“While Välkky will initially be deployed on a smaller scale, undertaking tasks like retrieving fallen items or taking patient vitals, it has the potential to help with a number of more complex jobs,” she said. “This includes patient lifting, which could help alleviate potential physical injuries for staff, and reducing the spread of infection.”

“The integration of cutting-edge robotics into our healthcare team marks an exciting milestone,” Ahonen said. “Innovative technology like Välkky has the potential to revolutionize how we deliver patient care, support our dedicated staff, and continue to provide exceptional care for our patients.”

The research is part of a wider €7 billion ($7.57 billion U.S.) project aimed at developing the most advanced hospital in Europe, due to be completed in 2028.

“This ground-breaking pilot with our partners at Laakso Hospital is helping to enable new and unprecedented applications in robotics,” said Hussein. “It’s our ambition that the anonymized, real-time data gathered throughout the project will help prove that semi-autonomous robots can co-exist with and support professionals in a variety of industries like healthcare and the transition to greener energy sources.”

Valkky with operator in a Teslachair

The Välkky with operator in a Teslachair. Source: Forum Virium Helsinki

Touchlab a new National Robotarium tenant

Touchlab has recently taken up residency at the National Robotarium, a £22.4 million ($28.3 million) research facility that officially opened in September 2022. The facility said it works with academic and industrial partners from around the world to define, develop, and resolve industry challenges by applying robotics and artificial intelligence.

“As robotic and AI technologies continue to advance, we increasingly have the opportunity to support people in jobs that are potentially hazardous to their health or physical wellbeing,” said Lisa Farrell, business development manager at the National Robotarium. “Touchlab’s Finnish pilot exemplifies that opportunity, with benefits of the trial expected to include increasing nurse productivity and, significantly, reducing the spread of healthcare-acquired infections.”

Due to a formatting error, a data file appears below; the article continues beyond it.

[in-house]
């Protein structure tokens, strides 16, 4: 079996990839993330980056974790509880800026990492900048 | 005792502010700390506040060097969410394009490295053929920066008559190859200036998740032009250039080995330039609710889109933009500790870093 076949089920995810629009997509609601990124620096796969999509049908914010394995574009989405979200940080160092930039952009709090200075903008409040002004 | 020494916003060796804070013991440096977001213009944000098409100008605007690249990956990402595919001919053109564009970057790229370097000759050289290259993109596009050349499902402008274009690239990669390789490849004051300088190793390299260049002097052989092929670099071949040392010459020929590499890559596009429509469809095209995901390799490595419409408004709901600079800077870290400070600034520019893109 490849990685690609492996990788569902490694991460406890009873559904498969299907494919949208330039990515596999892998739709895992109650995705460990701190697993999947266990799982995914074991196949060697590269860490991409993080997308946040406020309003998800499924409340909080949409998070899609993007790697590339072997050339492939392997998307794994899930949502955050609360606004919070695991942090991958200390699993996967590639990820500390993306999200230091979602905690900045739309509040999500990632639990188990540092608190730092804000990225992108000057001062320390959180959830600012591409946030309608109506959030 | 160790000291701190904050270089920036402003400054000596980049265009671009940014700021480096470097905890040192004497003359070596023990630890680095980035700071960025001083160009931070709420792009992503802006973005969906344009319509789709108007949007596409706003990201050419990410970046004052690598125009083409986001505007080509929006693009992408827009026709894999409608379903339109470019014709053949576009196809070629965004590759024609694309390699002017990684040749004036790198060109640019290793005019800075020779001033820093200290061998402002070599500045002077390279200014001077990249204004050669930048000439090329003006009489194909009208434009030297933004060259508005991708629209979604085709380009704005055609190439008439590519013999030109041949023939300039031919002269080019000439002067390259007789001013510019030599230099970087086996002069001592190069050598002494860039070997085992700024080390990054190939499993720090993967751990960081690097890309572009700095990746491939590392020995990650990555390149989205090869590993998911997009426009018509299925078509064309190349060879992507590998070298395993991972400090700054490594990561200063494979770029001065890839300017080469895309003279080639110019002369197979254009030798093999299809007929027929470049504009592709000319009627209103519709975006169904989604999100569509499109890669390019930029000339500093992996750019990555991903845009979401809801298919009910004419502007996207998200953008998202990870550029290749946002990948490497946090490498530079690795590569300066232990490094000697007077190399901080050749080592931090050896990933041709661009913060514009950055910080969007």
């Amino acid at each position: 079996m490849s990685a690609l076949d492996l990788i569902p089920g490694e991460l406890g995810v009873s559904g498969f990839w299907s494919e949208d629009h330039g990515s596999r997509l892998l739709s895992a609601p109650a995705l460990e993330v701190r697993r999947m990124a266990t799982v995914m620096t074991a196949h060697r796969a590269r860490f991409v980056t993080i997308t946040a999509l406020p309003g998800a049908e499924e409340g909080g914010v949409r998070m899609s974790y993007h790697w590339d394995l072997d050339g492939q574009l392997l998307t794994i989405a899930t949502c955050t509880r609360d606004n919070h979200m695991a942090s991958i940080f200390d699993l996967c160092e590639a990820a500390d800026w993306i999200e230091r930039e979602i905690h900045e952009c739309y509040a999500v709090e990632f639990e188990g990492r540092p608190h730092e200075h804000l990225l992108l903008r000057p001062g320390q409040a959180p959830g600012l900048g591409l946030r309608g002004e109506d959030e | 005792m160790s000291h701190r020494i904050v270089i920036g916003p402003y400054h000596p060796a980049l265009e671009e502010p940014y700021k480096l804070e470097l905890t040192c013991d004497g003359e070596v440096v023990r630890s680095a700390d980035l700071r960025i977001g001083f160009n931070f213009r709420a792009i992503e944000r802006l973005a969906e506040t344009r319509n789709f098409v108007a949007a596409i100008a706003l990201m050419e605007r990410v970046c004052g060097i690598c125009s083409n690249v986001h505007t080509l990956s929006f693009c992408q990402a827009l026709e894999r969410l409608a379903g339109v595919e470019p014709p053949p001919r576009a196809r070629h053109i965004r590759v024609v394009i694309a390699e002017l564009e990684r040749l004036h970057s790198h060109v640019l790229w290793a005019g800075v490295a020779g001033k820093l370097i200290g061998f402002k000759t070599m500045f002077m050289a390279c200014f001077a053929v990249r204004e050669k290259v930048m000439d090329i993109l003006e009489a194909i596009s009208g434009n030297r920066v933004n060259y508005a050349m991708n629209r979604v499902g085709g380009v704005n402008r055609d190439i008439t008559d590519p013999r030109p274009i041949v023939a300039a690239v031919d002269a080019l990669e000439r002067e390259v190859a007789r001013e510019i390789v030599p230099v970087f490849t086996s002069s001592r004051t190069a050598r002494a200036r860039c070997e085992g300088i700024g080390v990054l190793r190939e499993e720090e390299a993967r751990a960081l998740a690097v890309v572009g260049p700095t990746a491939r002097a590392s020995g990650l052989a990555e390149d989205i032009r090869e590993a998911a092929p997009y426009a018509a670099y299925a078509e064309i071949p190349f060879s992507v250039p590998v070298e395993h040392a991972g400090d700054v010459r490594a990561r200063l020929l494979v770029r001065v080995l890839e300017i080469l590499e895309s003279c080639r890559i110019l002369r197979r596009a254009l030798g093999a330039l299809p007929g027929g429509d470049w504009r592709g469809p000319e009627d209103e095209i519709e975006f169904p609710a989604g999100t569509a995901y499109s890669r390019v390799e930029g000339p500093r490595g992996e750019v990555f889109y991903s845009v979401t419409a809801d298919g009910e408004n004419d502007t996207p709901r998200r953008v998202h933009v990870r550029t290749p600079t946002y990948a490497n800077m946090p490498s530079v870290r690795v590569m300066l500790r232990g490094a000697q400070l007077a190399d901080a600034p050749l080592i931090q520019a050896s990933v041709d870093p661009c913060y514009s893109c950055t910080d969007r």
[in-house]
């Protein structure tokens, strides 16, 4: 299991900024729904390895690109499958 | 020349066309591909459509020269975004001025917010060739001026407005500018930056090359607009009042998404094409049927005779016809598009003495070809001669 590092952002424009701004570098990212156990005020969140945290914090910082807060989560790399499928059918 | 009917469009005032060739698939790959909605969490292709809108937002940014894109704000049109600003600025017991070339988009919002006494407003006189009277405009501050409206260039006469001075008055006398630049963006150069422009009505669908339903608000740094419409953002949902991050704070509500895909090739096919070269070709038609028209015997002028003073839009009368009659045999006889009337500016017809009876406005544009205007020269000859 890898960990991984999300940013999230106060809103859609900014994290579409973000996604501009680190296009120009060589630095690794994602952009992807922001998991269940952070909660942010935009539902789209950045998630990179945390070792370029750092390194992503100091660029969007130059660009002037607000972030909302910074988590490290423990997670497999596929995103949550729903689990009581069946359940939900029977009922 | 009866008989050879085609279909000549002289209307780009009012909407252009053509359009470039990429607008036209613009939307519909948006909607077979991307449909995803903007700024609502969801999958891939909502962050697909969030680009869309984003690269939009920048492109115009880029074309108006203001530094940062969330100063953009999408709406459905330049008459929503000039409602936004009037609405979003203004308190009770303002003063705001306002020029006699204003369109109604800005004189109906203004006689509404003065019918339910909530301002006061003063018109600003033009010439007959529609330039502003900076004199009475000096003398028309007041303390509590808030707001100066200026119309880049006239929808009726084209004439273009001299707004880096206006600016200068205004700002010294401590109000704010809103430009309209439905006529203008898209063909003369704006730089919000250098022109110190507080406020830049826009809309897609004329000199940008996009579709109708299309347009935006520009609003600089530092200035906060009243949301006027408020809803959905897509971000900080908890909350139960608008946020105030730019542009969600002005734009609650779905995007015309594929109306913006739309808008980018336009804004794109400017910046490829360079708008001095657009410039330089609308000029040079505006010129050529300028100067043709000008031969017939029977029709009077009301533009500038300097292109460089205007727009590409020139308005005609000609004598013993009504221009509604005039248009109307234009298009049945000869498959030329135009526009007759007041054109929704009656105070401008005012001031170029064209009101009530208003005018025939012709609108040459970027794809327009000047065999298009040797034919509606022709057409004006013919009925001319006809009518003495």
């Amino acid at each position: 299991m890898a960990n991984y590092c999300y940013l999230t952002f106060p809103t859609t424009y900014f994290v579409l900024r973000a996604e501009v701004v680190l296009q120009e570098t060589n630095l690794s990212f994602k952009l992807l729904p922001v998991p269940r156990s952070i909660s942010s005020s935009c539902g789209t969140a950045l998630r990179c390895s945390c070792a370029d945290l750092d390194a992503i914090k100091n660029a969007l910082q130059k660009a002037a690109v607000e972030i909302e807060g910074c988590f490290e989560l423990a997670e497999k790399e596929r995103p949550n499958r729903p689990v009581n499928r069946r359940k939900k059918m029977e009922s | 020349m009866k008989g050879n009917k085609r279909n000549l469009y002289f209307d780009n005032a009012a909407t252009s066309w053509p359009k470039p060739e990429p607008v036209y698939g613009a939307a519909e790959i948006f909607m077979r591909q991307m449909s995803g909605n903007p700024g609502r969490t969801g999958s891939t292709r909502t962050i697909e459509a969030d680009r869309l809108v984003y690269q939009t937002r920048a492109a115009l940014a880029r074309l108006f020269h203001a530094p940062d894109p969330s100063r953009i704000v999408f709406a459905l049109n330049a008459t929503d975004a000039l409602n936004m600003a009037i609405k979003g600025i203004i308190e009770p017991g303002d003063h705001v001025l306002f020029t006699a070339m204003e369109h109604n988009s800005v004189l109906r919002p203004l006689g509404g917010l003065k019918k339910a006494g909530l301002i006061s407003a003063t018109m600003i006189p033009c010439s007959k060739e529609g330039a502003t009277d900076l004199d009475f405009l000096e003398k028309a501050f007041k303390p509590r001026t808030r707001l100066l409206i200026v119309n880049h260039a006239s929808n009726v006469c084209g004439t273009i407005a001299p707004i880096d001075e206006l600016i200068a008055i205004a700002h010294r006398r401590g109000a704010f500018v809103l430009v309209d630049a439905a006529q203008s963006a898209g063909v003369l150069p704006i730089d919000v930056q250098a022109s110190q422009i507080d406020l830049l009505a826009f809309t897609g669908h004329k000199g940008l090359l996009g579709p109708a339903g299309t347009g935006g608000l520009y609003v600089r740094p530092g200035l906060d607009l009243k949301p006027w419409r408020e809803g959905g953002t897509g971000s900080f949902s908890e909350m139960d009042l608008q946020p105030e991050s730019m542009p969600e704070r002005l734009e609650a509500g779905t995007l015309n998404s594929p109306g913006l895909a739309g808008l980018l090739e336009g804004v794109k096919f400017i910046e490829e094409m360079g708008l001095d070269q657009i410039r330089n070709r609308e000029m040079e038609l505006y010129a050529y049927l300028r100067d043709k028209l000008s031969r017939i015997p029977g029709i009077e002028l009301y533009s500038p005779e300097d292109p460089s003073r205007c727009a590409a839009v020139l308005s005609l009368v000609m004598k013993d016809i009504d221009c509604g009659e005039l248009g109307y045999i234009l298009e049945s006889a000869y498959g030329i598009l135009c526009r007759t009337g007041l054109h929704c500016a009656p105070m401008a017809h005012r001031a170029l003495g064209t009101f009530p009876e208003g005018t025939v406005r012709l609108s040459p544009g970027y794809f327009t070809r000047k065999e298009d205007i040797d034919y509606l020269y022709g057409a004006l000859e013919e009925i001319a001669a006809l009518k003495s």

Valkky mobile manipulator robot

The Välkky mobile manipulator robot. Source: Touchlab

Touchlab said it will benefit from the National Robotarium’s incubation facilities and engineering expertise.

“Having access to the National Robotarium’s state-of-the-art office and lab facilities, including its ecosystem of collaborators, industry experts, and academic teams, will support us to put these findings into action and to continue developing impactful robotics technologies that are changing our collective futures,” said Hussein.

The National Robotarium is part of the “Data-Driven Innovation” initiative, supported by £21 million ($26.5 million) from the U.K. government and £1.4 million ($1.7 million) from the Scottish government. The initiative aims to turn Edinburgh into the “data capital of Europe” and is part of the wider £1.3 billion ($1.6 billion) Edinburgh and South-East Scotland City Region Deal.

“Using robots to carry out routine clinical duties can free nurses to perform more complex tasks,” stated Neil Gray, wellbeing economy secretary for the Scottish government. “Innovation and the use of ethical and trustworthy artificial intelligence can help deliver priorities in our National Strategy for Economic Transformation.”

Malcolm Offord, U.K. government minister for Scotland, added: “This pioneering research into remote robotic touch technology has great potential to deliver vital assistance to health staff, improve patient care, prevent the spread of infections or diseases, and reduce human exposure to hazardous jobs such as handling toxic waste.”

Based at Heriot-Watt University's Edinburgh campus, in partnership with the University of Edinburgh, the National Robotarium claimed that it is a world-leading center for robotics and AI.

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Forum Virium Helsinki

Valkky is the product of academia, government, and industry working together.